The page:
Goldman Sachs boss Lloyd Blankfein said the banking industry needs to go years without a bad story in the media if it is to rebuild its reputation with the public.
Since the financial crisis, the reputation of banks has been tarnished. Scandal upon scandal has been exposed by regulators across the globe and taxpayers have had to bail out the biggest institutions to save them from collapse after decades of mismanagement and excessive risk taking.
"There are legacy issues we have to deal with," said Blankfein at the World Economic Forum (WEF) in Davos, Switzerland, on Bloomberg TV.
"Those are going to hard and tough until the economy starts doing better, the banks themselves prove that they're better run and have made adaptations, and the best way to prove that would be to go for a few days, a few months, a few years without opening up a newspaper and finding a bad story.
"A lot of work has been done; a lot of work is still to do. We'll be in the penalty box with the American public."
As past misbehaviour by bankers at institutions over the world has been raked up, from attempts to manipulate key interest rates to the mis-selling of financial products, they are being hauled in front of regulators and prosecutors to account for themselves over issues dating back years.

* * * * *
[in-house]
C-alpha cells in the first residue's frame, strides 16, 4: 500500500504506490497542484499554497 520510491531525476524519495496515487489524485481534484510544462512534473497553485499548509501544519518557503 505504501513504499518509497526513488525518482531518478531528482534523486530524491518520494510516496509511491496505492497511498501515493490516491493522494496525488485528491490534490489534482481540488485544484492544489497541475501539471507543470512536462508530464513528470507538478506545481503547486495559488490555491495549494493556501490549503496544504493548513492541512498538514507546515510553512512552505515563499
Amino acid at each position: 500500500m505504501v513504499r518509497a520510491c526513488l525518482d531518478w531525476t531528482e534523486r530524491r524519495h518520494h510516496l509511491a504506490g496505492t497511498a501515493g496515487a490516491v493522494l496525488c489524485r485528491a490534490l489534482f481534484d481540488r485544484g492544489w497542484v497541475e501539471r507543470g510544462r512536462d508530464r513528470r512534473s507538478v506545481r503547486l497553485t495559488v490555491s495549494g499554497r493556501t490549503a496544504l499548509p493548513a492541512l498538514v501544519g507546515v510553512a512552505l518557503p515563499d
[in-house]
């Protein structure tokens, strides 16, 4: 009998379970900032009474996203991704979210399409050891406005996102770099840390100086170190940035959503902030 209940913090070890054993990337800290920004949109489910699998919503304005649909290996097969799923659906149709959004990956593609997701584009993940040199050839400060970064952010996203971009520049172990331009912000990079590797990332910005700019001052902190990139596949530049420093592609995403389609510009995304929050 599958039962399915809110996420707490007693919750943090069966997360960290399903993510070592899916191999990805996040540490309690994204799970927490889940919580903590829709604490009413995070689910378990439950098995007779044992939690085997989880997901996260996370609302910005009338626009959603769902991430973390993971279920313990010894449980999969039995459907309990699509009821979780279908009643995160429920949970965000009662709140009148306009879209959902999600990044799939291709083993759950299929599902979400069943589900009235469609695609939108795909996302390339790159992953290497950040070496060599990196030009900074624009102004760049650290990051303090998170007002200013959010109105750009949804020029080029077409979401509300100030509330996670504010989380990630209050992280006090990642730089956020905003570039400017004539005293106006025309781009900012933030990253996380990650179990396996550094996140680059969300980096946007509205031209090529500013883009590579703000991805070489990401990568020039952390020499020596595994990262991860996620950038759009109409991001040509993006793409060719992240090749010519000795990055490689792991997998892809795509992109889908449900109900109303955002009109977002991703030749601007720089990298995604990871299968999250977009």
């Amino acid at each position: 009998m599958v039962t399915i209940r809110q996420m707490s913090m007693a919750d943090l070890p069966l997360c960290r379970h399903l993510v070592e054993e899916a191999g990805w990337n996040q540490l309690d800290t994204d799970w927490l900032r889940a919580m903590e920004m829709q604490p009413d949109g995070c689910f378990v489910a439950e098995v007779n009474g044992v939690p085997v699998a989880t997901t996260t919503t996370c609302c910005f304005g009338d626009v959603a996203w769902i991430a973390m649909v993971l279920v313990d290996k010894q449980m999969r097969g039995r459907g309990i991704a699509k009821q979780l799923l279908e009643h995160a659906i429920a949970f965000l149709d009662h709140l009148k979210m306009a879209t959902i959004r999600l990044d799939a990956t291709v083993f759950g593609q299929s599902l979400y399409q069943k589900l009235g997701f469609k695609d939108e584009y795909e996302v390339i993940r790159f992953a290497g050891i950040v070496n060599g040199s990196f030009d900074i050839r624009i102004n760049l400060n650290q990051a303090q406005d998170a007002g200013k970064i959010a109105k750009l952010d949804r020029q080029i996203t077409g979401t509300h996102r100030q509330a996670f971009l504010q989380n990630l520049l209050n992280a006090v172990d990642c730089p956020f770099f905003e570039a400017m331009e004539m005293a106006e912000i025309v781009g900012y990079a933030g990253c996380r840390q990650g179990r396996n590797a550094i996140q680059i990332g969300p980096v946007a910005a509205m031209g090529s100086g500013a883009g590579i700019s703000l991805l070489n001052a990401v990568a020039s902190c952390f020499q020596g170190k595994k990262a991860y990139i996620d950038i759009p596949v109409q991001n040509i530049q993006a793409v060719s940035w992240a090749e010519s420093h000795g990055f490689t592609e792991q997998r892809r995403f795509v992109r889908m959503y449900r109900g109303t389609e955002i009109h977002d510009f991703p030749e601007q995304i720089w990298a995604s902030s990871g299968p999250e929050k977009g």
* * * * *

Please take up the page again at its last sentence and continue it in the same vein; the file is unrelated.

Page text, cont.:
Blankfein said one of the cultural changes since the financial crisis has been the increasing desire "to record your state of mind, your present state of mind, every time you do something because life has made us a little bit more aware of the value of a contemporaneous record as to what you were thinking and what you were doing."
Speaking on a panel at the WEF, Blankfein highlighted the growth potential of China, which is set to overtake the US as the world's largest economy by the end of the year.
"A lot of eyes are on China, it's a very big focus. If China continues to grow, I get more optimistic for the US," he said.
"This could be China's century, but they won't own every year. Trade is good. The Chinese are good owners, their capital is good. And their investment brings jobs."